Don’t read other words like a critic looking for the good, bad, and ugly. Read to discover what the author did well and how they did it.
This is reading like a writer, like a wordsmith.
Atwood says she will only review something if she likes it. She is not a critic and won’t write a bad review.
One of my friends told me he won’t even write a bad yelp review. He says, I praise those who deserve it, but it’s not my place to criticize.
I thought this was a great idea.
If you feel you must say something to alert other readers, then be honest and specific, but do add at least one good thing about the book, story, movie, service etc.
Plath was one of the original “confessional poets,” and her poetry, at first, was not well received. Her poetry, however, spoke to many. Much love for the Plath!
Neil Gaiman says lies are what fiction is made of. Well, yes, but….
He says, we make up people and places and put them in circumstances which aren’t true. Yes, well, but…
But we tell some sort of universal truth with these lies and that’s what makes it good fiction.
Gaiman is all about honesty, so I’m surprised he calls what we do lies. I don’t consider fiction lies. But I can see how people think it is. But then, do we call writers liars? I would hope not.
There’s a difference, isn’t there? I, personally, keep my life honest. I appreciate honesty from everyone in my circle and will not continue to be around people who are known to have lied.
Plato believed fiction was dangerous to society. He wrote in “dialogues” to teach philosophy or what he believed philosophical truths.
He was fictionalizing these dialogues. And if fictions, like philosophy, seek truth and honesty, aren’t they important?
Gaiman says the magic of fiction is the big, important truth.
I guess, if the fiction doesn’t tell us a truth, it has been a waste of our time, of our words, and is, therefore, a lie.
Many years ago, I was taking two classes simultaneously: Feminism and Fairy Tales and Women Writers.
I feel that it was these two classes, taken nearly at the same time, that subverted my point of view about stories I’ve known all my life. And I began to question things.
In one of the original tales of Snow White, she was already dead, lying in a casket, when the Prince, on his white horse, happened by….
SPOILER ALERT! SPOILER ALERT!
…the woods where the dwarfs mourned her.
He offered them money to bring the dead body and the casket to his kingdom. (Of course, no, no, they couldn’t take money. Then he promised he would take care of her/the casket – that they agreed to).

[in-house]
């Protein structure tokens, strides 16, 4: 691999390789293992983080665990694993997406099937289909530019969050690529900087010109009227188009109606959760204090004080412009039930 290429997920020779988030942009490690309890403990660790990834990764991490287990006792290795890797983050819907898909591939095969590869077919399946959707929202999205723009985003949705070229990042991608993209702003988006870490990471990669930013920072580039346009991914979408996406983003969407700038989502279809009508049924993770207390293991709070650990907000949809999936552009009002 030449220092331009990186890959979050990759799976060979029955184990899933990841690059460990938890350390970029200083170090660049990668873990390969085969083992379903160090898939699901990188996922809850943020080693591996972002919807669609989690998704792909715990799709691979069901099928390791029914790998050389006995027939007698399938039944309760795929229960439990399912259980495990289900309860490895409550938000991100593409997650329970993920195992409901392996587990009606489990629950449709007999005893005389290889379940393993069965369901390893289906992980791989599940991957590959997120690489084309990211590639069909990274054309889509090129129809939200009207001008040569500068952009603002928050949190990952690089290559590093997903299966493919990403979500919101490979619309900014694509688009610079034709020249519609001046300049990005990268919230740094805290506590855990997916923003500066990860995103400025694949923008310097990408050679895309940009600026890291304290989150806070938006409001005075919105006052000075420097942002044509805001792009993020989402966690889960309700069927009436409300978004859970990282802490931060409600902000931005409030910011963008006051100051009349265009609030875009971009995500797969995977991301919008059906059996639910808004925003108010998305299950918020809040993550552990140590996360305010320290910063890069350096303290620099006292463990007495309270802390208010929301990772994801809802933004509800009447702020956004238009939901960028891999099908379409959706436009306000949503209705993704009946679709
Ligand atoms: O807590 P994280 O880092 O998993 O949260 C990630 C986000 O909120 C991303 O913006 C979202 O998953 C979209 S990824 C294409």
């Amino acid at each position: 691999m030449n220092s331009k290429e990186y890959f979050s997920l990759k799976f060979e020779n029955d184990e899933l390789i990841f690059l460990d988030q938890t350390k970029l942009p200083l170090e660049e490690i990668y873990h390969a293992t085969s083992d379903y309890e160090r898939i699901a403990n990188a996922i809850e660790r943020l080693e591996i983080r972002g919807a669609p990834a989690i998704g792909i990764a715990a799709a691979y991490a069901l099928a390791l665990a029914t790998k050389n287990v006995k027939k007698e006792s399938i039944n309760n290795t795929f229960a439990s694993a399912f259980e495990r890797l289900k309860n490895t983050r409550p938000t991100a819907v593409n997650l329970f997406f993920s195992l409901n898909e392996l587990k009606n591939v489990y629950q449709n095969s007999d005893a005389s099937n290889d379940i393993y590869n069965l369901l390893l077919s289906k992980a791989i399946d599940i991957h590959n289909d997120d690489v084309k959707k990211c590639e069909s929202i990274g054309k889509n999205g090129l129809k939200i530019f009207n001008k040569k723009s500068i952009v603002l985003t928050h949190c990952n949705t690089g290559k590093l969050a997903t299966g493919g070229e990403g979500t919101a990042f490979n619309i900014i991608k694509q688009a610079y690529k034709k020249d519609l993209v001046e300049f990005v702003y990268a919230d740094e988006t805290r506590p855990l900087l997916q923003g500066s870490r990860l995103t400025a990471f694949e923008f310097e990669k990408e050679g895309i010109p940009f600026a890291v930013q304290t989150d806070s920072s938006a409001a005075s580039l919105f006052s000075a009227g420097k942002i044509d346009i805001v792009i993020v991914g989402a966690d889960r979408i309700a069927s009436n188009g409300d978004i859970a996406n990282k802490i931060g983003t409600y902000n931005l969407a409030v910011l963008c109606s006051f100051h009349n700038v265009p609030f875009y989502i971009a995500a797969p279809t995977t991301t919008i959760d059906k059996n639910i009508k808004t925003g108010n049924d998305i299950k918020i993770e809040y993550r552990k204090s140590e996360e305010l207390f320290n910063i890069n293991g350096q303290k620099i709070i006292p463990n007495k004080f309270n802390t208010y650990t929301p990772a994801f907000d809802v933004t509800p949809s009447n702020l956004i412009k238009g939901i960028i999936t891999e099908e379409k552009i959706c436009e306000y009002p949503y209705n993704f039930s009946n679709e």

WHY DOES THE PRINCE WANT THE DEAD BODY OF A WOMAN?????
Part of being a writer is to question the world around you. Question what you believe to be true. This will give you fodder for stories.
Did you know that in The Three Little Pigs the wolf was framed? You can see the how – the only witnesses were the little pigs themselves, but why??? Why would they have wanted the wolf off the the land?
We tell our students to do this – visualize what you want to happen.
Take your visualization a step further, especially if you’ve lost hope or are having a hard time finishing a work:
Create the cover for your book. Maybe slap an award on that cover.
Write a famous person’s review for that book then add quotes to the back cover.
Write the copy for the inside jacket cover.
Hang it or place it on your desk where you will see it every day.
Science says, visualization can help us get to where we want to be!
We’ve heard that we should read aloud to ourselves. And we absolutely know this works. We are able to hear our mistakes, rewrite and hear it a different way to see if it sounds better.
But how many of us actually do it?
Back in the day (as my students say), copy-editors and writers read the work aloud with one another or within a group to catch mistakes before publications. Some critique groups do this as well.
When I read aloud, it sounds the way I think I want it to sound. It helps me to have someone else read it to me while I’m reading it on the screen.
This is what I suggest. Microsoft word has a setting that will read the text to you. I’ve found this incredibly helpful.
There are a number of programs if you don’t have microsoft or can’t stand the monotone.
Some writers record themselves reading the story, then listen to it while they reread in order to catch mistakes.
Let’s be honest – we all make mistakes. And to be more honest – it doesn’t look good in publication. Unfortunately, I’ve sent things out with mistakes. Fortunately, I’ve had some great editors (and publishers) who called my attention to these errors.